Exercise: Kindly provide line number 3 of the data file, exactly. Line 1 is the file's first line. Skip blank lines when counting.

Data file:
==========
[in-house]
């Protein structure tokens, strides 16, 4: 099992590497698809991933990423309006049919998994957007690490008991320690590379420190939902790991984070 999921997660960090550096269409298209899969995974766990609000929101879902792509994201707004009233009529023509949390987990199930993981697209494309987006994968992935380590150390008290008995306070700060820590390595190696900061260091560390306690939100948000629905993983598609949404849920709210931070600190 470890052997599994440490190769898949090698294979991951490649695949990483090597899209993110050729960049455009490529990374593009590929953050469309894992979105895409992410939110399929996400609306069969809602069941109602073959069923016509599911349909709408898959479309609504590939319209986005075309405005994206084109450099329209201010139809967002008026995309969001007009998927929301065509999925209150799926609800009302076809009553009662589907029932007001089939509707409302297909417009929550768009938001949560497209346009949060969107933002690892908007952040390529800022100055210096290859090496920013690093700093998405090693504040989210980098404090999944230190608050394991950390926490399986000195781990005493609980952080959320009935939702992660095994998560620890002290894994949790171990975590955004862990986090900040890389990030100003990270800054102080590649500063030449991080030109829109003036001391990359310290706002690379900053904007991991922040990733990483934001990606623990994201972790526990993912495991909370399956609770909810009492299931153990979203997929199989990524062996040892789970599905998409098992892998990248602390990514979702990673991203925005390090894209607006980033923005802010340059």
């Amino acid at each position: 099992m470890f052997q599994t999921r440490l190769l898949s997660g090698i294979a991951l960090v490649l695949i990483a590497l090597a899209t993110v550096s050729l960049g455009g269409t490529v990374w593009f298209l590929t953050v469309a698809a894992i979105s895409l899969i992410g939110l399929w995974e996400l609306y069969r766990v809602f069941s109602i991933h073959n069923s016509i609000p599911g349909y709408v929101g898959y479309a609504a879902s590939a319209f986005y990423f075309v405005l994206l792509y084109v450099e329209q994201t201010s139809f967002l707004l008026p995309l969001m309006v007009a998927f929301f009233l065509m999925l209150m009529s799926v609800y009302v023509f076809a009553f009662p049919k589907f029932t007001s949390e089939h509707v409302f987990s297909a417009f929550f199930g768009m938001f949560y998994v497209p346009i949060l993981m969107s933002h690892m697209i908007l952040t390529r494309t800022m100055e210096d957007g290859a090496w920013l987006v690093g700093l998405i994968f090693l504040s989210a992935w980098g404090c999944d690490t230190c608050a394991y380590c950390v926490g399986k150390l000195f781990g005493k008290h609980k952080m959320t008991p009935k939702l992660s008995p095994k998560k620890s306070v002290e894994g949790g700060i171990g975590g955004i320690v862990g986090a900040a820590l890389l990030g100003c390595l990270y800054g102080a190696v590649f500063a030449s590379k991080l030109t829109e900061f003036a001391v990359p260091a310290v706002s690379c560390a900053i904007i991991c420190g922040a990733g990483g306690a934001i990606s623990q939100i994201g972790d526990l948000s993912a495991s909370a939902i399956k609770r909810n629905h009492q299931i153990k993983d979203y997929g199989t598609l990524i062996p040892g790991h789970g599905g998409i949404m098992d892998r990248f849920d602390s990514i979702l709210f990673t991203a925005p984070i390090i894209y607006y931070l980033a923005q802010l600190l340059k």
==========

């Amino acid at each position: 099992m470890f052997q599994t999921r440490l190769l898949s997660g090698i294979a991951l960090v490649l695949i990483a590497l090597a899209t993110v550096s050729l960049g455009g269409t490529v990374w593009f298209l590929t953050v469309a698809a894992i979105s895409l899969i992410g939110l399929w995974e996400l609306y069969r766990v809602f069941s109602i991933h073959n069923s016509i609000p599911g349909y709408v929101g898959y479309a609504a879902s590939a319209f986005y990423f075309v405005l994206l792509y084109v450099e329209q994201t201010s139809f967002l707004l008026p995309l969001m309006v007009a998927f929301f009233l065509m999925l209150m009529s799926v609800y009302v023509f076809a009553f009662p049919k589907f029932t007001s949390e089939h509707v409302f987990s297909a417009f929550f199930g768009m938001f949560y998994v497209p346009i949060l993981m969107s933002h690892m697209i908007l952040t390529r494309t800022m100055e210096d957007g290859a090496w920013l987006v690093g700093l998405i994968f090693l504040s989210a992935w980098g404090c999944d690490t230190c608050a394991y380590c950390v926490g399986k150390l000195f781990g005493k008290h609980k952080m959320t008991p009935k939702l992660s008995p095994k998560k620890s306070v002290e894994g949790g700060i171990g975590g955004i320690v862990g986090a900040a820590l890389l990030g100003c390595l990270y800054g102080a190696v590649f500063a030449s590379k991080l030109t829109e900061f003036a001391v990359p260091a310290v706002s690379c560390a900053i904007i991991c420190g922040a990733g990483g306690a934001i990606s623990q939100i994201g972790d526990l948000s993912a495991s909370a939902i399956k609770r909810n629905h009492q299931i153990k993983d979203y997929g199989t598609l990524i062996p040892g790991h789970g599905g998409i949404m098992d892998r990248f849920d602390s990514i979702l709210f990673t991203a925005p984070i390090i894209y607006y931070l980033a923005q802010l600190l340059k």